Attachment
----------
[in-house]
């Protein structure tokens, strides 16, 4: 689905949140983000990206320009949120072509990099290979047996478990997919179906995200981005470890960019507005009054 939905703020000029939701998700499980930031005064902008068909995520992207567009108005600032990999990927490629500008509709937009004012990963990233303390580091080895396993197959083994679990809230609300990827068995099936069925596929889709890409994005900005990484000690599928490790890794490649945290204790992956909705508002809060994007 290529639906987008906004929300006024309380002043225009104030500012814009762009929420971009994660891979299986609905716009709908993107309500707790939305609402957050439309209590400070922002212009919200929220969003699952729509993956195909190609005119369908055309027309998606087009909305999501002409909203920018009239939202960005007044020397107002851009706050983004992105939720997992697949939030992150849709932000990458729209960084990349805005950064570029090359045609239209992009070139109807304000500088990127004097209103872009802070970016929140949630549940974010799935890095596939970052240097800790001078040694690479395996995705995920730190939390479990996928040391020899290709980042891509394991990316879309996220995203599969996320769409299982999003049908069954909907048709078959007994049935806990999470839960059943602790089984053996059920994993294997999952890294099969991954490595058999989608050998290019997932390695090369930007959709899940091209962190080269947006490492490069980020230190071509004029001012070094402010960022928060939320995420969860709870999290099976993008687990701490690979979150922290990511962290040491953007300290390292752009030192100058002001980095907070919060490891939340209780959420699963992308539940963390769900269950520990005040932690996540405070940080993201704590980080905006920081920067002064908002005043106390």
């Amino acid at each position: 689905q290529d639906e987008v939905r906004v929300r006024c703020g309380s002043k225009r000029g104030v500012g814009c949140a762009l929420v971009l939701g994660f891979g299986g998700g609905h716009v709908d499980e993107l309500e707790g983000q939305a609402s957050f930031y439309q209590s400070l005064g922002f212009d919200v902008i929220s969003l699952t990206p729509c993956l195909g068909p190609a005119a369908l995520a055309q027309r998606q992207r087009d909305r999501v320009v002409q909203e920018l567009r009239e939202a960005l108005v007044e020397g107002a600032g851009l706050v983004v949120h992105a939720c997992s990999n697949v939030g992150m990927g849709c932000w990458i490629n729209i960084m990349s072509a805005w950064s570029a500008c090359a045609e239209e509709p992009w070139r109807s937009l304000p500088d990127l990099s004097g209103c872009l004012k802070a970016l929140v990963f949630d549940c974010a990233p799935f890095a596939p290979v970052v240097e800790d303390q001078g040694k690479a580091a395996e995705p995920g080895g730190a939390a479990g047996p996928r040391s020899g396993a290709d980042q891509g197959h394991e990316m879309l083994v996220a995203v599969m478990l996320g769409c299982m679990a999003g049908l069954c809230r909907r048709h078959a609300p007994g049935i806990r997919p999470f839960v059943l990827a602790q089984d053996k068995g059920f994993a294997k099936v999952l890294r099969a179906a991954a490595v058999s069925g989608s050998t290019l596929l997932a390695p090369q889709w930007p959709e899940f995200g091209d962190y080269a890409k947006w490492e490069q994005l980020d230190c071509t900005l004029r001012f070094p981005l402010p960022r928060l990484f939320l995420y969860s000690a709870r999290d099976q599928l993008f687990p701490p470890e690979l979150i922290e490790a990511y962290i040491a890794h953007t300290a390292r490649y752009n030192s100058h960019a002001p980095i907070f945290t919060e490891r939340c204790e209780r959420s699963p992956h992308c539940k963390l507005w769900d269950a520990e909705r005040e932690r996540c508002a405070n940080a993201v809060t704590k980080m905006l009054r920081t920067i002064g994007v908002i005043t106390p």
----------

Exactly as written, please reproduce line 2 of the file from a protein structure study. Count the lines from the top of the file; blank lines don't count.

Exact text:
């Protein structure tokens, strides 16, 4: 689905949140983000990206320009949120072509990099290979047996478990997919179906995200981005470890960019507005009054 939905703020000029939701998700499980930031005064902008068909995520992207567009108005600032990999990927490629500008509709937009004012990963990233303390580091080895396993197959083994679990809230609300990827068995099936069925596929889709890409994005900005990484000690599928490790890794490649945290204790992956909705508002809060994007 290529639906987008906004929300006024309380002043225009104030500012814009762009929420971009994660891979299986609905716009709908993107309500707790939305609402957050439309209590400070922002212009919200929220969003699952729509993956195909190609005119369908055309027309998606087009909305999501002409909203920018009239939202960005007044020397107002851009706050983004992105939720997992697949939030992150849709932000990458729209960084990349805005950064570029090359045609239209992009070139109807304000500088990127004097209103872009802070970016929140949630549940974010799935890095596939970052240097800790001078040694690479395996995705995920730190939390479990996928040391020899290709980042891509394991990316879309996220995203599969996320769409299982999003049908069954909907048709078959007994049935806990999470839960059943602790089984053996059920994993294997999952890294099969991954490595058999989608050998290019997932390695090369930007959709899940091209962190080269947006490492490069980020230190071509004029001012070094402010960022928060939320995420969860709870999290099976993008687990701490690979979150922290990511962290040491953007300290390292752009030192100058002001980095907070919060490891939340209780959420699963992308539940963390769900269950520990005040932690996540405070940080993201704590980080905006920081920067002064908002005043106390």